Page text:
In an age when stories of failing banks and lending institutions are commonplace, some are finding ways to survive and even grow in the current financial climate. Two years ago, iBi interviewed Andrew Black, president and CEO of Princeville State Bank, and since then, he has seen his business thrive in a down economy, all while remaining focused on the customer.
Despite the “bigger is better” mentality adopted by many financial institutions, smaller banks are doing well in this economy. When the “too-big-to-fail” institutions invested in risky loans, Princeville State Bank chose not to. For years, as the large banks hastily expanded—making billions in the process—Princeville State Bank took the prudent path. Today, Black wouldn’t trade places with any of those banks that survived, in large part, due to government assistance.
The conservative practices employed at Princeville State Bank have paid off. The tables have turned, and smaller banks across the country are the ones thriving now. “By design, community banks have always been a lot more conservative in their lending practices, because they’re locally owned,” says Black. But make no mistake; this is no mere mom-and-pop operation. Currently, the bank is roughly a $70 million institution, and he hopes to double its size over the next seven to 10 years.
Black is proud of the bank’s current situation. “We get calls all the time from people saying ‘Hey, we want to buy your foreclosed homes.’ But at this point in the game, I think we have one pending foreclosure right now. We haven’t had one, probably, in the last 24 or 36 months. We’re ahead of budget.”
The bank was originally founded in Princeville in 1950 by Black’s great-grandfather and has been handed down through the family. A second location was built in Peoria several years ago, but Princeville State Bank remains a family-owned enterprise, with Black’s wife, mother and grandfather all working for the business. His grandfather, now nearly 80 years old, remains chairman of the board, his mother works as a courier picking up deposits from businesses around the area, and his wife is the internal auditor and vice president.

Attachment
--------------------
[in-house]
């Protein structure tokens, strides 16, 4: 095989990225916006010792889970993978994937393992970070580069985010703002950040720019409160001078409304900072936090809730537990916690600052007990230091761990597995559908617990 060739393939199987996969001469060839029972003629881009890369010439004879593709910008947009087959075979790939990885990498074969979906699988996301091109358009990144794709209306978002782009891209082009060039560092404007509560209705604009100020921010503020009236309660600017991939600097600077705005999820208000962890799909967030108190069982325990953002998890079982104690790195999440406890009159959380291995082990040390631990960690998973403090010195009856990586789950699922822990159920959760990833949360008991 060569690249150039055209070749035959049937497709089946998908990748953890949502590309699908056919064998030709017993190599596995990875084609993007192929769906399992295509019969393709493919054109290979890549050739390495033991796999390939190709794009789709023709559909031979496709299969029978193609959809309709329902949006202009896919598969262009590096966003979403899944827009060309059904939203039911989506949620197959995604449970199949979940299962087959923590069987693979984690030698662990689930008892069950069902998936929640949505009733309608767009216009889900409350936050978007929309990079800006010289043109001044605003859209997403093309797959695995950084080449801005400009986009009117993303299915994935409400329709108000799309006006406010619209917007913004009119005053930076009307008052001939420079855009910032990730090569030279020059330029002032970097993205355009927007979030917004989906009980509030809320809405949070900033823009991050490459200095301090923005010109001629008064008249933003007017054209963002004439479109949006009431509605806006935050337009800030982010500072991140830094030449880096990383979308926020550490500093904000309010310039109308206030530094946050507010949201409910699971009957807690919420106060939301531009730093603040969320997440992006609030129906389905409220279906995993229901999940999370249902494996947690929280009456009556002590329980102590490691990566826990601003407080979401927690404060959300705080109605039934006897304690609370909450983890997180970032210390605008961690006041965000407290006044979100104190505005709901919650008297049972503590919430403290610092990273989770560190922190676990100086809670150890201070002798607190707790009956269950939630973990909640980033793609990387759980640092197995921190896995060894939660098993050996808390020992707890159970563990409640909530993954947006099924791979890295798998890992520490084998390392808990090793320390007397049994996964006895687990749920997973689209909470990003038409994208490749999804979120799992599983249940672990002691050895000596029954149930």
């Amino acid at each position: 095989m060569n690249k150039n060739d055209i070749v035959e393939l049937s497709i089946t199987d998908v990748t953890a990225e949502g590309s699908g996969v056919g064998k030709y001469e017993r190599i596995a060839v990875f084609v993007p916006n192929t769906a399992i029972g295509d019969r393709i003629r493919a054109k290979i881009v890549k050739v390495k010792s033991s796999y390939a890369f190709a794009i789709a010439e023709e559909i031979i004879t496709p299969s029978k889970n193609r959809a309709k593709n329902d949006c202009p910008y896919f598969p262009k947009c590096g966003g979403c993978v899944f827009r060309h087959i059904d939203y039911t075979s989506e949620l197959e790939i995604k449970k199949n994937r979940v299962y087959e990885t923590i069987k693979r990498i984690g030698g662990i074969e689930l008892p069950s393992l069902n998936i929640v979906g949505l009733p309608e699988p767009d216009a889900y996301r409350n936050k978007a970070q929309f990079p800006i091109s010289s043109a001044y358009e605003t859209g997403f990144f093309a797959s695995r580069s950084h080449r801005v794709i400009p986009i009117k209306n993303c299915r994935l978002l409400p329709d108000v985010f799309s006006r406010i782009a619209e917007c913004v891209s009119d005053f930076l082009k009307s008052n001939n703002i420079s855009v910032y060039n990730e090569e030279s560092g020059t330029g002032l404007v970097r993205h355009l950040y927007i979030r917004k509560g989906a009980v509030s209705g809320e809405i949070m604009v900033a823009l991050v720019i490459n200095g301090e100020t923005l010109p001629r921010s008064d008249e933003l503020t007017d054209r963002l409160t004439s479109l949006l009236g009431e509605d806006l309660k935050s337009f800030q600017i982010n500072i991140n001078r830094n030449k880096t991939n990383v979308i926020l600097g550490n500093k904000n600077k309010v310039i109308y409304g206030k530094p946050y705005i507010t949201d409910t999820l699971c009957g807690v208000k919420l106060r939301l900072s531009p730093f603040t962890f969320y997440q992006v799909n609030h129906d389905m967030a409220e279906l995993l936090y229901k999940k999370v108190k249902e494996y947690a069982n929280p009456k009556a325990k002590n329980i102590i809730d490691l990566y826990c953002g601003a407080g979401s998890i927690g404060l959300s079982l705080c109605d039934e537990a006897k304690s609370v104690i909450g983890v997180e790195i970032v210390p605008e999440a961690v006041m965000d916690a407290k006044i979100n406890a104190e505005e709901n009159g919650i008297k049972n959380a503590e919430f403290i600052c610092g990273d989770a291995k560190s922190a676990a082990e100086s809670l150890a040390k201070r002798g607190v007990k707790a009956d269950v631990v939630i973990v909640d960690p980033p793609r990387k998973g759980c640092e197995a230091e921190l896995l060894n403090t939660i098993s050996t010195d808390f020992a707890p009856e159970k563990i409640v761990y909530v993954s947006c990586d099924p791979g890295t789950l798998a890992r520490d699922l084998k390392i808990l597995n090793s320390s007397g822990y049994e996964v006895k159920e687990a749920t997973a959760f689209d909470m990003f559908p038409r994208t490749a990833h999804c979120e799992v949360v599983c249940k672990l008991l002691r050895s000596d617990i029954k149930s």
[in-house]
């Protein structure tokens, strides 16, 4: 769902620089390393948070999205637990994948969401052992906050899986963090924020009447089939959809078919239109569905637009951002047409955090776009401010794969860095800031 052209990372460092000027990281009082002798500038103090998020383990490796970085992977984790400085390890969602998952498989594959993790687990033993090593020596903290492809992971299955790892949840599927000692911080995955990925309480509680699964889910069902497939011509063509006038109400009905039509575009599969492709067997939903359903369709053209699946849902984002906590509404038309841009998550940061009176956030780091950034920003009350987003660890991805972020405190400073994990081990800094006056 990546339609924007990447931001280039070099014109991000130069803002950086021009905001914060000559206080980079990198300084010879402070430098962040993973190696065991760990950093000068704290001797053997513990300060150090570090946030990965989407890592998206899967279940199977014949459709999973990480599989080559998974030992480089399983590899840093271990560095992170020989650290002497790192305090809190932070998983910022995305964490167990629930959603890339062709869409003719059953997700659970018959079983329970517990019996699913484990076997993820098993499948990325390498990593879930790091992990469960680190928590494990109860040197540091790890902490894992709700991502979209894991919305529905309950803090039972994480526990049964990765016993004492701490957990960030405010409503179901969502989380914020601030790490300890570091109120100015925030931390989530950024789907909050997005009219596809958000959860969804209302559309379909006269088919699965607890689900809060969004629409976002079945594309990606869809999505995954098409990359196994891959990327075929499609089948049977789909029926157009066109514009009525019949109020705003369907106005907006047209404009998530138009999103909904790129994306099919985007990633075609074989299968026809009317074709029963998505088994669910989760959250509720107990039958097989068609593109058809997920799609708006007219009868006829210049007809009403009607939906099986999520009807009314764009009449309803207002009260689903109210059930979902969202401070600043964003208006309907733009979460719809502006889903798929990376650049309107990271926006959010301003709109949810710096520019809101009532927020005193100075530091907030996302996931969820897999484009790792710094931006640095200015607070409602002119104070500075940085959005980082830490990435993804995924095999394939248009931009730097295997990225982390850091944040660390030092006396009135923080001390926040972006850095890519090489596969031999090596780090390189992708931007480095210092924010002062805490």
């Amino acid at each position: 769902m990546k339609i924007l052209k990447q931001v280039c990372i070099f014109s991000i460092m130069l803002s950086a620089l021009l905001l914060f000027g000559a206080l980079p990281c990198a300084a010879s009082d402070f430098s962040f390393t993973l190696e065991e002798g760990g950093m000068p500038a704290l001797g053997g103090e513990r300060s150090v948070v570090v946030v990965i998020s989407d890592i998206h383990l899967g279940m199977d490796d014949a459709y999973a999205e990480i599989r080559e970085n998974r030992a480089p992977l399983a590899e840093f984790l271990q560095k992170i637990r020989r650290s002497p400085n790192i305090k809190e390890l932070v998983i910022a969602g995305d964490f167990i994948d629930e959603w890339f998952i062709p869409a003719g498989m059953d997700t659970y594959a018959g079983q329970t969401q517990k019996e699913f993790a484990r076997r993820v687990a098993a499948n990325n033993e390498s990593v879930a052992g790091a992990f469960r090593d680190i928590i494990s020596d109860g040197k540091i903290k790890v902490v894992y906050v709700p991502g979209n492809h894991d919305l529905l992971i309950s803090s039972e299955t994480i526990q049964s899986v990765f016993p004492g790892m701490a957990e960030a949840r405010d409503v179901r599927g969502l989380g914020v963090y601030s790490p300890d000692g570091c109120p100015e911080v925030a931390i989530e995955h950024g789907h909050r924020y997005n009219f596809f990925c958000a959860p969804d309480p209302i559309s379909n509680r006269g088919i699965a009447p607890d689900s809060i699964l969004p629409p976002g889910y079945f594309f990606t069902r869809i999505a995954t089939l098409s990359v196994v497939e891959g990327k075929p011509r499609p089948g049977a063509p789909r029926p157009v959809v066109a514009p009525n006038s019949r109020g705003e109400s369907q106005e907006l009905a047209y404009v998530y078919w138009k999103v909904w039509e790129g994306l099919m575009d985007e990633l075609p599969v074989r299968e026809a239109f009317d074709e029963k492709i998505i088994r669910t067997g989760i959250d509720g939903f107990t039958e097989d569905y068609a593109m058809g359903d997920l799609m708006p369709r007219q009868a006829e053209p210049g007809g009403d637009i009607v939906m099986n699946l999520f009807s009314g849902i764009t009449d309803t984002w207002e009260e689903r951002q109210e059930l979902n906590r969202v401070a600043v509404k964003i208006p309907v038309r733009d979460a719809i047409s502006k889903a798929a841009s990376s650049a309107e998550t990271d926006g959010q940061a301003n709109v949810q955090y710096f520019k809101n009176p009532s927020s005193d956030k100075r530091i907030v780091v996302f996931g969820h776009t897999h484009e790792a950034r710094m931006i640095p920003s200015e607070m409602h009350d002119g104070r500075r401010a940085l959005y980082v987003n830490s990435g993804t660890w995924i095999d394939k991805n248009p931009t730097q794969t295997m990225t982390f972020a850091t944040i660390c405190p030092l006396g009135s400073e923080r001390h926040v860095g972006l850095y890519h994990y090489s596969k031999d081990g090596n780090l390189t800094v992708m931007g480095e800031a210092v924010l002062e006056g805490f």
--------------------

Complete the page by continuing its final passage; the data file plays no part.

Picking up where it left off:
That kind of personal touch is what Black believes sets them apart. He is also quick to note that on top of customer service, Princeville State Bank is a full-fledged investment bank, mortgage office, and insurer for long-term care, and it offers many of the same technical services as larger banks, such as online banking and messaging capabilities.
Being a smaller bank has its challenges. Because it lacks backing by a corporate headquarters, it can really limit the loans they accept. Yet Black believes that a smaller staff and resources are worth not having to deal with corporate red tape. Decisions and policy changes are made within the offices, so Black says the bank has a much faster turnaround time than the larger, more bureaucratic institutions.
Black attributes much of the bank’s success to the rapport his family has built with its clients. “When I started here just over 14 years ago, it was all about building relationships; it wasn’t ‘okay, let’s try and make a buck here; let’s try and make a buck there.’ It’s really trying to help individuals…achieve their dreams, from buying that first bicycle to buying their first car to buying their first home.”
Black believes that the safety of small, locally owned banks will continue to draw customers and plans to continue to steadily grow the company his grandfather started over 50 years ago. iBi